Sportswashing is a term used to describe the practice of individuals, groups, corporations, or governments using sports to improve reputations tarnished by wrongdoing. A form of propaganda, sportswashing can be accomplished through hosting sporting events, purchasing or sponsoring sporting teams, or participating in a sport. At the international level, it is believed that sportswashing has been used to direct attention away from poor human rights records and corruption scandals. At the individual and corporate levels, it is believed that sportswashing has been used to cover up vices, crimes, and scandals. Sportswashing is an example of reputation laundering. Sportswashing was first consciously used by Hitler during the 1936 Olympics after he came to power in 1933 to create a positive image throughout the world. At the event Jews were consciously treated well and particularly blacks who were then facing extreme forms of racism were particularly accommodated. They all returned to their home countries praising the Hitler regime which then went on to butcher jews and communist by the millions.

Meanwhile in its desperation to host the 2030 World Cup a team in Saudi Arabia has bought Cristina Ronaldo of Portugal for a whopping £ 177 million — the highest ever given to any footballer in the world, i.e. Rs.1,700 crores. The Saudis like most of those oil rich countries are dictatorial and oppressive, but today it is just money that counts.

Meanwhile, in India, besides cricket being a money spinner and most of the country obsessed by the matches and betting, most sports are neglected and also filled with corruption. In mid-December for example, Kerala’s 10-year old cycle polo player died in mysterious circumstance in Nagpur after her team was denied official accommodation followed by neglect in the hospital. Nadia Fathima had great potential but.......And with the IPL auction taking place the players sell themselves to the highest bidder of the 10 competing teams. Sam Curran went for Rs.18.5 crores, other top players a little less. Cameron Green went for Rs.17.5 crores.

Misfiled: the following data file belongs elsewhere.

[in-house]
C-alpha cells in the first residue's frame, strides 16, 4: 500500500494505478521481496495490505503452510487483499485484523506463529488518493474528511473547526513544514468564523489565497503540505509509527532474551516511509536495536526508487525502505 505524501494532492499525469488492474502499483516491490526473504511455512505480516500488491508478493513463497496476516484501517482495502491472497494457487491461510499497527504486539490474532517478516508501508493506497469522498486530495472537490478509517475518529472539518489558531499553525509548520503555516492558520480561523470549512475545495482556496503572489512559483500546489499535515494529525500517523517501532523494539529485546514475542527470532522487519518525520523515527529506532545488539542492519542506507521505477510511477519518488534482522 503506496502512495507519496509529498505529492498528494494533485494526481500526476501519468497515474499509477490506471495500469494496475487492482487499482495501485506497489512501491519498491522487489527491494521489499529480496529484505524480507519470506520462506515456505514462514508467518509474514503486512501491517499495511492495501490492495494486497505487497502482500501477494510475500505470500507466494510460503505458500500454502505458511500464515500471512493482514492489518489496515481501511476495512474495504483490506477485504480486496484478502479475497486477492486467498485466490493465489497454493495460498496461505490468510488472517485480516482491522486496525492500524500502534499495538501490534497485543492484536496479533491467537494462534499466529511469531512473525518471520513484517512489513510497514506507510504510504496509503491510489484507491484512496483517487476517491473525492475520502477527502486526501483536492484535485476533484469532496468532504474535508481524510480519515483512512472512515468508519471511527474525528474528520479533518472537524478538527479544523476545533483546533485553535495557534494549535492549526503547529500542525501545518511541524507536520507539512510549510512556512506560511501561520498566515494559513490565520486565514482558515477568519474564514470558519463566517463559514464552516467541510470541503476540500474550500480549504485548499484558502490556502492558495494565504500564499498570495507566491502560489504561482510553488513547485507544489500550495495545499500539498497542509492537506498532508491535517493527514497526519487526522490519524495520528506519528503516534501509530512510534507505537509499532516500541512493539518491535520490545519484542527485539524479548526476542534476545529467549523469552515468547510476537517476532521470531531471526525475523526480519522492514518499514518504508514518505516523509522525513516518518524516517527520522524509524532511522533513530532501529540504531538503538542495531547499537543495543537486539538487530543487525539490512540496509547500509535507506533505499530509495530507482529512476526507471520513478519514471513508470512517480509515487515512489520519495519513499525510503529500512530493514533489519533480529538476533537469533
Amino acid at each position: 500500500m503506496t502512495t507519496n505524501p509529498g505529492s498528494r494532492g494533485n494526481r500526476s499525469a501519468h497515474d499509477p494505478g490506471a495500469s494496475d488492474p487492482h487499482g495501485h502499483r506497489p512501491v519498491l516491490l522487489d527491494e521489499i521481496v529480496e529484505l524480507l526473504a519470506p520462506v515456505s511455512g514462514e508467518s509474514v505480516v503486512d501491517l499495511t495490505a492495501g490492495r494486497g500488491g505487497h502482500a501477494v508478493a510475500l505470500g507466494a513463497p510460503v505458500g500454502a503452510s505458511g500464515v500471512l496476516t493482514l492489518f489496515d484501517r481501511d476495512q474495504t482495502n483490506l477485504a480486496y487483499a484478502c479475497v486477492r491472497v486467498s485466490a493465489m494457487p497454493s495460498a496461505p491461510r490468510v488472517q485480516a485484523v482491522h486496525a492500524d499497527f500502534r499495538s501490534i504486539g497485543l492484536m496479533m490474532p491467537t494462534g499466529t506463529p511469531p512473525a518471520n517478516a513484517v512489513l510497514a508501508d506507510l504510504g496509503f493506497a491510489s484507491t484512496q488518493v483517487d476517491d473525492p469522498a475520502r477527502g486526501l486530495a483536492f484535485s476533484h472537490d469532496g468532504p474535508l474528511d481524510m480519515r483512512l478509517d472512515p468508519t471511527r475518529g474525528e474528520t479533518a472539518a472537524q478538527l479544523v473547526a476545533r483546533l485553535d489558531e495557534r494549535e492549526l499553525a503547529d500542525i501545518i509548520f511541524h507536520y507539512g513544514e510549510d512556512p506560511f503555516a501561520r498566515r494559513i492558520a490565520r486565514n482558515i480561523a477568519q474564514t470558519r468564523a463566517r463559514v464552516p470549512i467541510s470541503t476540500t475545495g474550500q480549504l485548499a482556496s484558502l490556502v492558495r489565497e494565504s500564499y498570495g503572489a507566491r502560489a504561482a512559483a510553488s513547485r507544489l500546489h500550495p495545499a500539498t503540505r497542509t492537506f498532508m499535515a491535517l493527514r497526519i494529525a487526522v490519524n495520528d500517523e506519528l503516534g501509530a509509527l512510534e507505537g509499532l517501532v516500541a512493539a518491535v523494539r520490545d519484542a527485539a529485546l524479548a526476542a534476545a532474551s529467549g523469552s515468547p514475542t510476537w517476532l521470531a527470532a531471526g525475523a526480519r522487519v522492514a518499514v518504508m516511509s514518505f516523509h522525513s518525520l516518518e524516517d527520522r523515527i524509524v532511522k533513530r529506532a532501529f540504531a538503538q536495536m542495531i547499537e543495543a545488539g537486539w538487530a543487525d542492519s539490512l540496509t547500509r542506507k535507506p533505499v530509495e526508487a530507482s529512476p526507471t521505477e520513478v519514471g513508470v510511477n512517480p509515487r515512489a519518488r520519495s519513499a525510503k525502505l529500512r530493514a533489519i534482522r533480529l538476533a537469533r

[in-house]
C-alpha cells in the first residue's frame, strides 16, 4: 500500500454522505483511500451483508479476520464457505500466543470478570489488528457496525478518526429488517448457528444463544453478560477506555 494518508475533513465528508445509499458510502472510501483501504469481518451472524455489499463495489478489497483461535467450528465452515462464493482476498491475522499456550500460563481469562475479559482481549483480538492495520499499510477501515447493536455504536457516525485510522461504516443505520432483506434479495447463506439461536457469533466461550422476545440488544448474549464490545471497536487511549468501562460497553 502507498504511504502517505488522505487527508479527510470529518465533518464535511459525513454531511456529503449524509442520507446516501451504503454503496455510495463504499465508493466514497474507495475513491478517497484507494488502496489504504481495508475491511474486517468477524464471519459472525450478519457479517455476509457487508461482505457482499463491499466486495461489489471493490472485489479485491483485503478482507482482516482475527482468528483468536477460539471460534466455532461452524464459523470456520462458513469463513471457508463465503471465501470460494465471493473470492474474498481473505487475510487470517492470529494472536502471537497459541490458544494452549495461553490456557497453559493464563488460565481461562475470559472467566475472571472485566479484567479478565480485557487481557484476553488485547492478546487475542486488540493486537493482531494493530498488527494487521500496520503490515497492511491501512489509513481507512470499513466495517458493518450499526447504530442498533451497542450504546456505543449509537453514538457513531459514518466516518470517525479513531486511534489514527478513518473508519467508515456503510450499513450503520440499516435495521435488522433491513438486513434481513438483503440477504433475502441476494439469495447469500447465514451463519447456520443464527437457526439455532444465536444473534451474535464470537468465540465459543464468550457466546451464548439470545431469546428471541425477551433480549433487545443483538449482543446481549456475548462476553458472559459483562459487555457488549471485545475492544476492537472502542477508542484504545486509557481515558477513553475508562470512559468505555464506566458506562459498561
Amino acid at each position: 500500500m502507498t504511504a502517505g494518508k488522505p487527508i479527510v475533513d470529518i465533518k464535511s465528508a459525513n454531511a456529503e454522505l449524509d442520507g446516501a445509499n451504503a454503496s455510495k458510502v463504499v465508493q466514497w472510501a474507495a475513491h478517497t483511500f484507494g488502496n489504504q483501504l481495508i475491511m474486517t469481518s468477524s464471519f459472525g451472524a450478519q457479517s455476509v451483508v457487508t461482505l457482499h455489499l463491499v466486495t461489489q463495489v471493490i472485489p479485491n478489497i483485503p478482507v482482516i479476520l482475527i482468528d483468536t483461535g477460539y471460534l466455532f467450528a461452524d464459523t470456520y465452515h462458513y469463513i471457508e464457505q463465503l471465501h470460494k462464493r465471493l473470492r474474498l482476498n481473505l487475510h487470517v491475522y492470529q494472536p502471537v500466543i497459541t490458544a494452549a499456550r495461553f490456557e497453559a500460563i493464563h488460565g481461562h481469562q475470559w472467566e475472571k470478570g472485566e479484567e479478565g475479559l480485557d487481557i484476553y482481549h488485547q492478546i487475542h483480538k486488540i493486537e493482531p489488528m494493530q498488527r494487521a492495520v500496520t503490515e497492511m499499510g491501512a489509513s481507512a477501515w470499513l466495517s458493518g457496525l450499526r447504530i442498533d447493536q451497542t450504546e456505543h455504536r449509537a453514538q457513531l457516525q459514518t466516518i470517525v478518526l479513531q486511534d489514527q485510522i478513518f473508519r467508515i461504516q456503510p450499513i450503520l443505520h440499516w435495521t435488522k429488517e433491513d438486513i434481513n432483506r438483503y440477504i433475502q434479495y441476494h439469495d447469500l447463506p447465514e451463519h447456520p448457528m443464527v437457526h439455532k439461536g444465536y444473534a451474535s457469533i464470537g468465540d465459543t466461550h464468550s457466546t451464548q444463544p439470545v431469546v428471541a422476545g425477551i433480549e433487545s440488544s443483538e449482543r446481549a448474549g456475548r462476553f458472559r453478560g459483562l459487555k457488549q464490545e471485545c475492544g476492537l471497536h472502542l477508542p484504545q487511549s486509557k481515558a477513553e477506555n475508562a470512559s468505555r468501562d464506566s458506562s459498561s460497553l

Meanwhile, there are many horror stories that like those of Nadia; a few come out in the open, others are brushed under the carpet. India’s sports budget as it is, is miniscule; within that much is swallowed in corruption. So, in most sports events, including the Olympics, India is nowhere, worse even that tiny African countries. And when individual talent flowers on their own effort as in badminton, chess, tennis, etc it is only after they shine that the advertisers and govt enter and make them millionaires.

In India today it is a handful of sport (and film) stars that make millions while the masses are brainwashed to idolise while the bulk of entertainers and sports people live in poverty and are forced to improve their talent at their own expense. Like the numerous other cases the Nadia issue is off the media and peoples’ attention but cricket and football stars continue to do the rounds.

Let us demand of the government, schools and other institutions to make sports available to all and encourage it at all levels. Demand that the govt increase its sports budget and appeal to the masses to come out and play sports rather than waste our time watching it on TV. Today sports viewership is consciously being promoted worldwide, not only for its money-making ability but also to drug the masses into a slumber and euphoria distanced from the realities around us — a sort of nasha in a make-believe world, somewhat like the entertainment industry. In fact sports viewership has become an important part of the entertainment industry.

January 3rd 2023